Two homeless men lit on fire in attack at Thousand Oaks encampment


Two homeless men suffered minor burns during an attack at a Thousand Oaks encampment Tuesday afternoon, according to authorities.

Officers responded at 4:32 p.m. to the area of Lynn Road and the 101 Freeway where an attack had been reported in an encampment in an open space between the 101 and the Oaks mall, said Sgt. Timothy Lohman, a Thousand Oaks Police Department spokesman.

Investigators learned that the suspect and victims knew one another and identified the suspect as Robert Burn, Lohman said.


His age was not available but the police spokesman said Burn was born in 1987 and is a transient known to move around the Thousand Oaks area.

Burn allegedly entered a tent where he found the two victims, both adult males, and is accused of pouring a flammable liquid on them before lighting them on fire, Lohman said.

Both men had minor burns but did not need further medical treatment, he said. Burn fled and has not been located by authorities.

Burn is a 6-feet-1 white male with brown hair, green eyes and weighs about 200 pounds, Lohman said.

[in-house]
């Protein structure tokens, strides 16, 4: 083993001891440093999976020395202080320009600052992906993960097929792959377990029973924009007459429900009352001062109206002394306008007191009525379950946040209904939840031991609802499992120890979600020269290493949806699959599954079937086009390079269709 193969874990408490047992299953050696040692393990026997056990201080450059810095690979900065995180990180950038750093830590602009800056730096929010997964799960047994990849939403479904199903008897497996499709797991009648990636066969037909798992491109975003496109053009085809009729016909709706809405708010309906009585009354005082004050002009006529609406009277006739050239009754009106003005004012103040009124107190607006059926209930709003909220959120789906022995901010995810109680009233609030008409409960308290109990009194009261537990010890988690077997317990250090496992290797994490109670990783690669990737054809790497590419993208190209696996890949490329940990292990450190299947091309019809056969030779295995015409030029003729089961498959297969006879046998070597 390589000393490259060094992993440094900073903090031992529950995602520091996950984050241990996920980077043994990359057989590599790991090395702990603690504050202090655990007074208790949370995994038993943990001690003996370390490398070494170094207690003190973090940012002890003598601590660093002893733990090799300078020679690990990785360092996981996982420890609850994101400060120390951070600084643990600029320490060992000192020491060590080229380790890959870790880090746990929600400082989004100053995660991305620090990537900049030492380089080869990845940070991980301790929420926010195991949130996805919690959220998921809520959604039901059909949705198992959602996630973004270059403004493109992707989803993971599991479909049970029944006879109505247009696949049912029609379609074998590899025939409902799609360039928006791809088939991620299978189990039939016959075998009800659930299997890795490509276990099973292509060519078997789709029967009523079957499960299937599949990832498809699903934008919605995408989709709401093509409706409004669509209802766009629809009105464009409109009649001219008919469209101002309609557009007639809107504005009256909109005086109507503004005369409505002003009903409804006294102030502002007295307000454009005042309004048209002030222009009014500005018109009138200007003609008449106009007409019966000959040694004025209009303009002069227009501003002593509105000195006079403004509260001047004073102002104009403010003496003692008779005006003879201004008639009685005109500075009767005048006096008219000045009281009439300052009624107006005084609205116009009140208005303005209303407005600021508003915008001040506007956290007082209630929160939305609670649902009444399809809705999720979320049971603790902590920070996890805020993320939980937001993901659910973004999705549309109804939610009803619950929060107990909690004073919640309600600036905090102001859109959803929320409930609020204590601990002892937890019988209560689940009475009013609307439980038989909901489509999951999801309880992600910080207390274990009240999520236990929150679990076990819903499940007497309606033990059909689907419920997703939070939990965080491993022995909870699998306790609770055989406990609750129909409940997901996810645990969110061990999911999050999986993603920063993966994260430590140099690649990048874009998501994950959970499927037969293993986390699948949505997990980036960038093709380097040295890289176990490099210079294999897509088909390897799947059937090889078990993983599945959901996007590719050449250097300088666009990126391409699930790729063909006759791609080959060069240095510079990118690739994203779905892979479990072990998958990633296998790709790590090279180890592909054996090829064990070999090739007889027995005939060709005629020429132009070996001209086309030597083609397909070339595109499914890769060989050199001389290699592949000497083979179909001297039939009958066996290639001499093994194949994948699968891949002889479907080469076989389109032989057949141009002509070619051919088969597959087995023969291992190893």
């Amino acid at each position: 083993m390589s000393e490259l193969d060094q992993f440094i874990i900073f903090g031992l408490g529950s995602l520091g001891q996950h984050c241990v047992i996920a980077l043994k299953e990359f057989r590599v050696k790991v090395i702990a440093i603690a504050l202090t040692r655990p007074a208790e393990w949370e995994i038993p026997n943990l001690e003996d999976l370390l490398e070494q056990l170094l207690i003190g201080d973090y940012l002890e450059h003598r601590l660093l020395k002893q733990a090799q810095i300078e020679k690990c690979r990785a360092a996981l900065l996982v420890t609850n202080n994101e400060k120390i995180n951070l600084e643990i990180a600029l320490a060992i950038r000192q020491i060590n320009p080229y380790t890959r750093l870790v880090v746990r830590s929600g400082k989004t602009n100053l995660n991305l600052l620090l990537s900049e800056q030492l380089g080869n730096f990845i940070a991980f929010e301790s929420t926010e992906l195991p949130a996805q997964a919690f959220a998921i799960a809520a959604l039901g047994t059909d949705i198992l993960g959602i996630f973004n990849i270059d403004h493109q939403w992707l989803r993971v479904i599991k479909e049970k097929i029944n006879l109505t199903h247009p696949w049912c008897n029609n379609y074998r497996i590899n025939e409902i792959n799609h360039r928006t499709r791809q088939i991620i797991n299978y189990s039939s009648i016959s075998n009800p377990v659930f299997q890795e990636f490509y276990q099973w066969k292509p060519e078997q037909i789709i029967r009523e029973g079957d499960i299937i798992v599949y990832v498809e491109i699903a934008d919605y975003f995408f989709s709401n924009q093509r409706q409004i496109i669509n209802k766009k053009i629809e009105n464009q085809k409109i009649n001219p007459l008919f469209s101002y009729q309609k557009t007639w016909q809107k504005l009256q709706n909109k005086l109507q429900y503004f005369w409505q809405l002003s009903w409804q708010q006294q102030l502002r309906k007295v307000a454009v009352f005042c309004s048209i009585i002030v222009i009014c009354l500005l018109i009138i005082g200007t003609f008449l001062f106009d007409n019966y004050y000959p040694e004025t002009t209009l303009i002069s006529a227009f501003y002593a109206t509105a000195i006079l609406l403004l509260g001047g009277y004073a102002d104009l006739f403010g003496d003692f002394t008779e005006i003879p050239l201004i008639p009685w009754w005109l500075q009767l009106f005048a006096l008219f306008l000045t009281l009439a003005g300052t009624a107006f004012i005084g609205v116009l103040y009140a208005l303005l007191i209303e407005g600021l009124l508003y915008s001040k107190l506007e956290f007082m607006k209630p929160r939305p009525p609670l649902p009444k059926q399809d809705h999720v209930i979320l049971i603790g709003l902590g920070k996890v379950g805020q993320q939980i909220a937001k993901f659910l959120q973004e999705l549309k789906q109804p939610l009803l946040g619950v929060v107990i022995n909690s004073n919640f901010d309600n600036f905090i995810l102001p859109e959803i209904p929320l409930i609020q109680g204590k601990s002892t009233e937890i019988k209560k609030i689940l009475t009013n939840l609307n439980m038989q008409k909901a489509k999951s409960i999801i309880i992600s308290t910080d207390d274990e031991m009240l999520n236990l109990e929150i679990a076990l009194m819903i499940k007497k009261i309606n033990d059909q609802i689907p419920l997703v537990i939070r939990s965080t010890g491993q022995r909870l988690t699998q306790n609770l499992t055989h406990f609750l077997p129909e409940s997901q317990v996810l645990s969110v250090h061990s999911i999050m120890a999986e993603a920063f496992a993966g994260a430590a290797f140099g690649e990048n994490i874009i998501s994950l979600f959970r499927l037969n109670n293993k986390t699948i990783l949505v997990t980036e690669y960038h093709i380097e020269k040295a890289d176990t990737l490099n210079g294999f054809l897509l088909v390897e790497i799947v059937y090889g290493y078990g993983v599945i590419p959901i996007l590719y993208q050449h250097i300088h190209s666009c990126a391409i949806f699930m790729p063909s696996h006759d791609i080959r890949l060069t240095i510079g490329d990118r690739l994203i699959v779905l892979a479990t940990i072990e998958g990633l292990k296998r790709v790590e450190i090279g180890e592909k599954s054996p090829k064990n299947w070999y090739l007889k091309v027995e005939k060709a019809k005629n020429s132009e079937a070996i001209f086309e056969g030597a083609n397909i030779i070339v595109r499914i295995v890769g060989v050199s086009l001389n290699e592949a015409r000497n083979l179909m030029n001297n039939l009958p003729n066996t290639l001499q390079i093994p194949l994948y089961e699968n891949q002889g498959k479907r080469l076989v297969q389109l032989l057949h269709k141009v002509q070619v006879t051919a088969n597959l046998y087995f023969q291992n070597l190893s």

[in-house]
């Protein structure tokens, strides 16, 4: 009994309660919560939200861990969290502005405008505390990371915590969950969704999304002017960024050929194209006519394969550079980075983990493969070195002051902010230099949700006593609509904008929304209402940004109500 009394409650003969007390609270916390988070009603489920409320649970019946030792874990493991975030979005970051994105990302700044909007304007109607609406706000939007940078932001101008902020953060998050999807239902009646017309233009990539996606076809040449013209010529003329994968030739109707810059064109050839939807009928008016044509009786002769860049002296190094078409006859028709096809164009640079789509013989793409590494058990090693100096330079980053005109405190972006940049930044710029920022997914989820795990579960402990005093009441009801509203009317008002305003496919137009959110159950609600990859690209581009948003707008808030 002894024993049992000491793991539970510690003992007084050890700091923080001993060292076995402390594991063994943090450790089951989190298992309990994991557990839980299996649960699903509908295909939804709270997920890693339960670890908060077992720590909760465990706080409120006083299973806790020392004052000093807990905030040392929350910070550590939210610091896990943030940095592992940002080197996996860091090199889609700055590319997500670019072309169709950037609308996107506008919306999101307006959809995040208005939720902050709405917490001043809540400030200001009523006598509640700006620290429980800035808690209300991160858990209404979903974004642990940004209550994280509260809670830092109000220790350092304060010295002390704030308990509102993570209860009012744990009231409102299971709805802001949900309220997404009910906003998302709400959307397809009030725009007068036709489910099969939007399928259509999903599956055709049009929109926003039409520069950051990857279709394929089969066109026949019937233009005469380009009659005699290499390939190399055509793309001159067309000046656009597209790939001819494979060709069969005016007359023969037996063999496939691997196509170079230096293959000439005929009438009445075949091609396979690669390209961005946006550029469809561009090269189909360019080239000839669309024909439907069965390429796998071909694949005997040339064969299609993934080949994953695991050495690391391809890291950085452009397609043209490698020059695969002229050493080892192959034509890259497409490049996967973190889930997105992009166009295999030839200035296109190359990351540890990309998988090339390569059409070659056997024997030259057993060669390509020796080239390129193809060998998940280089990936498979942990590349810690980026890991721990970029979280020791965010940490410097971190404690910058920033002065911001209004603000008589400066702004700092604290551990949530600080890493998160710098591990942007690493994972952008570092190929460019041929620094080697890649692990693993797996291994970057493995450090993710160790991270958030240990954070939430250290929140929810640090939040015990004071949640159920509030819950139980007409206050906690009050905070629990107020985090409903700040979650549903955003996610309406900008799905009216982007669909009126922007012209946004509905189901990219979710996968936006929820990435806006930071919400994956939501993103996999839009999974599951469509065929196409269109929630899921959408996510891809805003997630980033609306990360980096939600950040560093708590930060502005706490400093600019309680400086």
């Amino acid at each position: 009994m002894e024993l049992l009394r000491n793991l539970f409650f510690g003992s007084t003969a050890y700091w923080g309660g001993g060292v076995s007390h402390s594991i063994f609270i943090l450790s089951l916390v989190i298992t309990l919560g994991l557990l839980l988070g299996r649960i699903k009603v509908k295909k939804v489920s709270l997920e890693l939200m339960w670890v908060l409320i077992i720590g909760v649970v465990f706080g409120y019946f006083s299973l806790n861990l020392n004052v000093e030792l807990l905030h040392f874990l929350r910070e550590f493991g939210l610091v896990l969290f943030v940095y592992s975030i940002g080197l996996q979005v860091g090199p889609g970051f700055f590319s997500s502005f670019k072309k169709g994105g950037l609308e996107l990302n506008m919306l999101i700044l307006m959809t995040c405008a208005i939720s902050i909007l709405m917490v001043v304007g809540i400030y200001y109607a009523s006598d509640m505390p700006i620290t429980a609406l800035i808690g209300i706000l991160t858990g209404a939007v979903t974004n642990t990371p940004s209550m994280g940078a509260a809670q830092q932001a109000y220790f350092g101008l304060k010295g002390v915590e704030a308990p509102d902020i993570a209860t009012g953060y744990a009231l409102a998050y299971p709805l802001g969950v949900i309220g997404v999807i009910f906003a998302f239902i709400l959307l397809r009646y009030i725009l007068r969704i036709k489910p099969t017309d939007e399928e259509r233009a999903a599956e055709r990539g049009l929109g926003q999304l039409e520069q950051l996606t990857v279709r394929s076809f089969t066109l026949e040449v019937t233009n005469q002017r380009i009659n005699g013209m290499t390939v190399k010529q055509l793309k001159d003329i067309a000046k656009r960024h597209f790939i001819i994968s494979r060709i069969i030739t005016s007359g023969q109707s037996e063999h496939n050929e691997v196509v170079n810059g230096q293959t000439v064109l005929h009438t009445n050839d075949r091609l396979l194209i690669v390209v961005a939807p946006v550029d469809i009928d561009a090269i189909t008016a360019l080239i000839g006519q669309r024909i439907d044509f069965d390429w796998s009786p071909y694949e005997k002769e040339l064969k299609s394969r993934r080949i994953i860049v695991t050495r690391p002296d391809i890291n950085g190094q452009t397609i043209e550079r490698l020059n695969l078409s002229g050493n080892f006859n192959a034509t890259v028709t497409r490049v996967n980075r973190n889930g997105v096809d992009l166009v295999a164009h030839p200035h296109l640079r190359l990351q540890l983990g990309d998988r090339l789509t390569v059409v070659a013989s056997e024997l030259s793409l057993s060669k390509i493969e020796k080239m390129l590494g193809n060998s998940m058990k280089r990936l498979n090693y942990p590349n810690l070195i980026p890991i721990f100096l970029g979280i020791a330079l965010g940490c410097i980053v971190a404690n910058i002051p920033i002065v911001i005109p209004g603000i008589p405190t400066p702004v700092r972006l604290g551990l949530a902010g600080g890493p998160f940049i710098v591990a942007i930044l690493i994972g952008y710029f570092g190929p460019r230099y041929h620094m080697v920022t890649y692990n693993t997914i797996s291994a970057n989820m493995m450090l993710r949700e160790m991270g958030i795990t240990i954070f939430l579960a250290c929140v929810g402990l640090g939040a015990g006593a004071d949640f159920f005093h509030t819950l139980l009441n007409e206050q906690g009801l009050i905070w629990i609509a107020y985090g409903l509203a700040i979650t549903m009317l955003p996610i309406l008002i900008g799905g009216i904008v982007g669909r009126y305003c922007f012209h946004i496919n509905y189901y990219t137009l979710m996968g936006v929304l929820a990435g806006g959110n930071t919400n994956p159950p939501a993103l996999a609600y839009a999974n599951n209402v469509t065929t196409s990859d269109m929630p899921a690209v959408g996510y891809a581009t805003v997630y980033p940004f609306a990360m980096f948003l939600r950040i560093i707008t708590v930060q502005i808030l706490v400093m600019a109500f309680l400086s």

Fires at encampments in Los Angeles have increasingly worried authorities and left homeless people on edge.

Earlier this year, a Times analysis of Los Angeles Fire Department data showed that a third of the 15,610 fires related to homelessness from 2018 to March 2021 were classified as arson.

In the three years since the Los Angeles Fire Department began tracking them, fires related to homeless camps have more than doubled.

May 12, 2021


Some incidents included attacks on encampments by outsiders.

In 2019, 27-year-old Daniel Nogueira allegedly threw a firework into an encampment below the 2 Freeway in Eagle Rock, sparking a brush fire that injured homeless people and firefighters.

Nogueira has been charged, and his case is pending in L.A. County Superior Court.

Los Angeles County coroner’s office records showed 41 homeless people have died of burns or smoke inhalation since 2015, sometimes in combination with other causes.

Authorities started tracking fires related to homelessness after the 2017 Skirball fire was traced to a cooking fire in a ravine near Sepulveda Boulevard.

The blaze destroyed six homes and damaged a dozen others as it spread through Bel-Air.

After the Skirball blaze, LAFD started noting in reports whether fires were “homeless-related.”